Brickleberry

TV review by
Emily Ashby, Common Sense Media
Brickleberry TV Poster Image
Explicit cartoon plays with race, gender stereotypes.

Parents say

age 17+
Based on 11 reviews

Kids say

age 16+
Based on 24 reviews

A lot or a little?

The parents' guide to what's in this TV show.

Positive messages

Everything goes in the name of comedy. The show is rampant in racial, gender, and homosexual stereotypes and pokes fun at serious issues including murder, rape, suicide, racism, abortion, prostitution, and racial profiling.

Positive role models & representations

All of the characters are flawed, and there are few bright spots among them. To her credit, Ethel does attempt to do the job she was brought in to do, but her efforts are thwarted at nearly every turn by her unmotivated and clueless coworkers. An African-American character is secure in his job despite his ineptitude because of affirmative action, and he takes advantage of the situation to the detriment of his coworkers and the public. A woman's sexual orientation is uncertain, leading viewers to make assumptions based on her appearance and her actions.

Violence

Cartoon violence includes bloody beatings and gun violence (animals are shot and killed; a woman is shot through the hand). A man is indecisive about suicide as he holds a gun to his head. Animals are killed or maimed in collisions with cars, by being shot, and when they're bludgeoned by people. In one instance, a bear cub hangs suspended in front of a man's groin, and it's said he's being raped.

Sex

Animals engage in graphic simulated sex and oral sex in multiple configurations, with sensitive body parts blurred. Men and women are shown in bed presumably just after the act. Masturbation and oral sex are implied by hand gestures and body positions, and characters talk about sex and make suggestive remarks like, "Let's knock the dust off the old poontang." Vibrators, bestiality, rape, orgies, and other sexual content is often part of the plot. A woman's vagina makes a growling noise when she's sexually aroused, which happens often in mixed company.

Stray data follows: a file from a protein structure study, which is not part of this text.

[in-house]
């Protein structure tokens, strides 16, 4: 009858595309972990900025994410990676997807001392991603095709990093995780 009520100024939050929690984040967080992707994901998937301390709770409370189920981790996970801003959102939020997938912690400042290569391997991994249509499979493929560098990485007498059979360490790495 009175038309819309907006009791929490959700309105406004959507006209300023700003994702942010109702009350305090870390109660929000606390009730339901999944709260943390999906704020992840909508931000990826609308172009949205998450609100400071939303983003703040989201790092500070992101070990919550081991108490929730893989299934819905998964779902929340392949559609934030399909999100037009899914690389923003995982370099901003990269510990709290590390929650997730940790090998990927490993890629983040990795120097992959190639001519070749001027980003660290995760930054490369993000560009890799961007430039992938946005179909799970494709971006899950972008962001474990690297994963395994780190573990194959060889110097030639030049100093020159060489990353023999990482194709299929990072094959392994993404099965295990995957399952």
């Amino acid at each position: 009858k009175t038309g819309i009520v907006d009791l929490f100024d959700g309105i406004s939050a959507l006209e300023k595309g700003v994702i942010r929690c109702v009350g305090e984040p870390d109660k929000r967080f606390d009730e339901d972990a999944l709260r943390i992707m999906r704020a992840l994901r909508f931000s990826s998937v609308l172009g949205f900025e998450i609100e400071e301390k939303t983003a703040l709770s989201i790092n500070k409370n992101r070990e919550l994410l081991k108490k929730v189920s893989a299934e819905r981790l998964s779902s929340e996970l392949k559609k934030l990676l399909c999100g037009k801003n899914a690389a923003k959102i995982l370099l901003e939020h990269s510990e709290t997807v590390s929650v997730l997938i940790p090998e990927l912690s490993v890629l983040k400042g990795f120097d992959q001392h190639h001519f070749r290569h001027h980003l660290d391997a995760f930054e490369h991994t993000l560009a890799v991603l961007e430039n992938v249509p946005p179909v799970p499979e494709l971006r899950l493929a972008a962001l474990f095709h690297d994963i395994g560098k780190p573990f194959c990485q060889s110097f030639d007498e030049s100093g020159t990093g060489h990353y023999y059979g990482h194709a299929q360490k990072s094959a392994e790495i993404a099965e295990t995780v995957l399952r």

Language

Gratuitous use of "s--t," "hell," "bitch," "damn," "Jesus Christ," and "ass," as well sexually graphic terms like "c--t," "penis," "skank," "poontang," "slut," "d--k," "a--hole," and "vagina." Only "f--k" is bleeped. Occasionally characters give the finger in anger.

Consumerism

Stories include references to popular websites like Match.com.

Drinking, drugs & smoking

Ethel is an alcoholic who's trying to stay off the bottle, but her tendencies make her susceptible to sabotage from jealous coworkers and her own insecurities. When she's under the influence, she makes poor decisions, including one that resulted in the deaths of multiple people and cost her her job, albeit briefly.

What parents need to know

Parents need to know that although it's a cartoon, Brickleberry is not appropriate for kids or teens. Rampant sexual content is at the heart of the show's comedy, including simulated sex (masturbation and oral sex, as well as the traditional kind); graphic and slang references to body parts like "d--k," "c--t," and "poontang;" partial nudity (sensitive areas are blurred, but butts are visible); and even talk of orgies, bestiality, and unusual fetishes. Characters are the brunt of jokes because of handicaps, a woman's sexual orientation is called into question because of her masculine appearance and tendencies, and racial stereotyping is extreme. Language is also big concern ("s--t," "a--hole," and "bitch" are audible; "f--k" is bleeped), as are scenes that show animals being shot and killed and some bloody violence toward people. Clearly this isn't a show that offers anything positive to kids of any age, but its irreverent content may garner laughs from adults who can put its shocking brand of humor in the right context.